Now comes the interesting part which is self-analytics of all the data that I have collected from “the Internet of My Things” (IoMT). As a recap I am currently ingesting activity data points from 2 devices, a Fitbit One and a Samsung S4 running 2 “sensor apps”; Strava and MapMyWalk. But it shouldn’t be limited to this as I also have a Garmin Edge 705 with heart-rate monitor (HRM) to track my MTB rides and a Polar FT40 wrist watch also with HRM to track other activities such as badminton and swimming (yeah my one and only wearable device which works under water). I have a small disclaimer: I’m not a regimented fitness geek. I just want to make sense of my activities. It all started with mountain biking and I just want to know how often I ride and for how long to try to justify to my wife why I bought 2 mountain bikes! During my rides, I wear a HRM because I just don’t want to over-exert myself during those steep climbs. When I looked at my dashboards I realized there is so much information which helped me to gain insights as to what I’m doing well and what not. It helps me to be better when I ride or play sports all without “killing” myself.
I chose PowerQuery and PowerMap, 2 very nifty PowerBI add-ins. I just want things to be simple and nothing beats self-analytics using a friendly tool like Excel (my wife is quite an Excel junkie from her previous life). These add-ins are available as free downloads from Microsoft to enhance the data access and data visualization capabilities of Microsoft Excel 2013. You should search for the latest download links. Using these tools I could retrieve data from a variety of sources and integrate that data as part of my Excel data model.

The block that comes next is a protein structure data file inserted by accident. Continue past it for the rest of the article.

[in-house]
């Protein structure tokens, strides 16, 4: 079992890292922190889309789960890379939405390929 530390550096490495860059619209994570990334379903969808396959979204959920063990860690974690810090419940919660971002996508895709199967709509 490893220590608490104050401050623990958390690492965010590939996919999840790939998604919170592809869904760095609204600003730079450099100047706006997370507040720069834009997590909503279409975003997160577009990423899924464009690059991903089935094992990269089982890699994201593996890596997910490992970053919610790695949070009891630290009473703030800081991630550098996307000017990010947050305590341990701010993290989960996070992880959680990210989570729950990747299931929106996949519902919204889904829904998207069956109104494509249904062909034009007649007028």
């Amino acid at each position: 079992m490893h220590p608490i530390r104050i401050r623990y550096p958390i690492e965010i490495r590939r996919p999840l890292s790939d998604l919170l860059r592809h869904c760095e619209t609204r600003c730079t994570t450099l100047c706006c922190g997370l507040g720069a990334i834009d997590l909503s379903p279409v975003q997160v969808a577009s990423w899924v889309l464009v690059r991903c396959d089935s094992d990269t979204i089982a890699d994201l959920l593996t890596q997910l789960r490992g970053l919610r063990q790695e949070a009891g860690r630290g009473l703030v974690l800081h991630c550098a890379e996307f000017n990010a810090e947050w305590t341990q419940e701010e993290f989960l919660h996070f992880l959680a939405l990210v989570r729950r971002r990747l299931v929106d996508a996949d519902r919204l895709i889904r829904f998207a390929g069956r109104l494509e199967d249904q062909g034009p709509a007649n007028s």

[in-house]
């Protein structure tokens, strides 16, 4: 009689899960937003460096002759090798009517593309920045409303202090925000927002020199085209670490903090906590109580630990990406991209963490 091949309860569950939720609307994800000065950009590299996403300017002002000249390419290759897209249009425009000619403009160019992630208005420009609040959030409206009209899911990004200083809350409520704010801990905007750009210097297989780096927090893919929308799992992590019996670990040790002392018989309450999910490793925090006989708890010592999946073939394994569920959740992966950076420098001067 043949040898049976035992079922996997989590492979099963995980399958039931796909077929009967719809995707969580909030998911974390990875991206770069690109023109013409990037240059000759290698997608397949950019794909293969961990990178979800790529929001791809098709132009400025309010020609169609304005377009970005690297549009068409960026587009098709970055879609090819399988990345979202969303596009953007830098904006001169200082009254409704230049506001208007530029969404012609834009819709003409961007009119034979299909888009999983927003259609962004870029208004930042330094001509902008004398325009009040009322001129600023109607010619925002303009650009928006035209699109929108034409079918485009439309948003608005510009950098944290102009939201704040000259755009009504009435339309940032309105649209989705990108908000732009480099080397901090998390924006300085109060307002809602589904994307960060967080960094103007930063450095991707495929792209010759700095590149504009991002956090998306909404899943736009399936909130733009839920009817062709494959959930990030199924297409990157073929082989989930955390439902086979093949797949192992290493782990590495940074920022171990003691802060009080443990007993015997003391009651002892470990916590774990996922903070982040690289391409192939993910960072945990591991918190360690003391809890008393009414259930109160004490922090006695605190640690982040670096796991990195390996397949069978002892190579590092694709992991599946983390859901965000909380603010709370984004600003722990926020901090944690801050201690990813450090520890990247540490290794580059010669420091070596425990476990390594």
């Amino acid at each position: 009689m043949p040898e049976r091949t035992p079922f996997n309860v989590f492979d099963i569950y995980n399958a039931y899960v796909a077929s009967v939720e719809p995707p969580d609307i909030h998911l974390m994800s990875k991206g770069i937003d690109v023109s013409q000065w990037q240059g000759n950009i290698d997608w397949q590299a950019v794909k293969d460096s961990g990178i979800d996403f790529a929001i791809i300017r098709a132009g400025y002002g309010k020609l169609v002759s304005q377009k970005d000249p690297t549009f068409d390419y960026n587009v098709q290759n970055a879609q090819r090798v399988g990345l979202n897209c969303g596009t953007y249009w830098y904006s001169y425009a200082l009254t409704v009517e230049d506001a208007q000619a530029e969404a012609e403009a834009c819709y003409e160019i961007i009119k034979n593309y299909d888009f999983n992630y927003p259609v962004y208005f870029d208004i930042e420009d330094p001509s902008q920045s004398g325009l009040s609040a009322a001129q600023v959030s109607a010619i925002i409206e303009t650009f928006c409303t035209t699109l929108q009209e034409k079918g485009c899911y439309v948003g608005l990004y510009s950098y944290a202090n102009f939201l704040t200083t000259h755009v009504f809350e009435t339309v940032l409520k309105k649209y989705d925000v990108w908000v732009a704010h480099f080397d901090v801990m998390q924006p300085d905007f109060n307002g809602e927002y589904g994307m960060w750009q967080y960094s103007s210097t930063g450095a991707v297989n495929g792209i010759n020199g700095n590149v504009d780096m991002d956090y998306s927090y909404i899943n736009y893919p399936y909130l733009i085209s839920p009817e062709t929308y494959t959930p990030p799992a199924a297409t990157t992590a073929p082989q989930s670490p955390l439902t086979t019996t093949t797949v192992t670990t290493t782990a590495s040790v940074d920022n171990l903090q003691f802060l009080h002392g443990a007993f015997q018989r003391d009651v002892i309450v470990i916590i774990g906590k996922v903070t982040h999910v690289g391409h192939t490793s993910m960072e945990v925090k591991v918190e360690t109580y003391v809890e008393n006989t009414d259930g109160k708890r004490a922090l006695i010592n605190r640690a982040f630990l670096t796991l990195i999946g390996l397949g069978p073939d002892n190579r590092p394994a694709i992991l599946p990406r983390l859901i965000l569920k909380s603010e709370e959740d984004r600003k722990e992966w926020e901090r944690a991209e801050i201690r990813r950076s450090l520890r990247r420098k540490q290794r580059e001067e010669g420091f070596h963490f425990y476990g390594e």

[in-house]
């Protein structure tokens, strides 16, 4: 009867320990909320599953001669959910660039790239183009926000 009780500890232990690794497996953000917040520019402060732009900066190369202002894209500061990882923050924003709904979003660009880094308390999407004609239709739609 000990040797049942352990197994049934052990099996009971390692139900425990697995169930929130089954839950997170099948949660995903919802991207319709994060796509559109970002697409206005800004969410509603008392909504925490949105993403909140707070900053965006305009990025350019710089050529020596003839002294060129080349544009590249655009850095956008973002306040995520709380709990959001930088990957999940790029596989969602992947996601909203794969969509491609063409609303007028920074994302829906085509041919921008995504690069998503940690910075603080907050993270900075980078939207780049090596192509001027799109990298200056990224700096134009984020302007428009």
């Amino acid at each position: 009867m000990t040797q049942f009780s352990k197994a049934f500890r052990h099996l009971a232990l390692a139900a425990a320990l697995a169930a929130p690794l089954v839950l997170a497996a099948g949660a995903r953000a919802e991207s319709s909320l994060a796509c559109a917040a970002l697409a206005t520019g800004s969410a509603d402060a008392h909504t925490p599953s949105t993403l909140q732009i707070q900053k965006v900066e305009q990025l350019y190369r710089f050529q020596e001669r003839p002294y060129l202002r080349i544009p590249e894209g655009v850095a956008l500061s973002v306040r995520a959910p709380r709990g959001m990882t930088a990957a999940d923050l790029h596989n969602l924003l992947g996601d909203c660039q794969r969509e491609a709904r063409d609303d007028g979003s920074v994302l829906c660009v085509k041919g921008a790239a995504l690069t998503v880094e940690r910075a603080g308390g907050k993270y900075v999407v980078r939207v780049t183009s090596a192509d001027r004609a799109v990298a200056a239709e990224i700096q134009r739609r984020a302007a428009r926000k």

I’m particularly impressed that in the “Internet of my Own Things” the data generated were pretty sizeable. There were over 8000 Fitbit data points and 6000 Strava data points over a few days. And this is just for myself, imagine opening this up to more devices and more users? Obviously we needed a solution that is of cloud-scale to make this work. If you are doing self-analytics using Excel 2013, you may want to install a 64-bit version of Excel. Your Excel may crash working on all that data, I’d crashed the PowerQuery and PowerMap add-ins a few times, sent in feedback to Microsoft, they asked me if I could reproduce it, I say yeah when I work on huge datasets, they recommended I use the 64-bit version. Remember to download and install the corresponding 64-bit versions of the add-ins too.
These data were retrieved from my Azure Table Storage which my Worker Roles diligently inserted (see my previous post). You could also import data from other sources which include Facebook, that’s pretty fun. Imagine being to compare my activities with my other buddies. I am a member of a couple of mountain biking groups in Strava. This could be a side-project later on.
You need your storage account details such as the name and the storage primary key which you can get from your Azure management portal.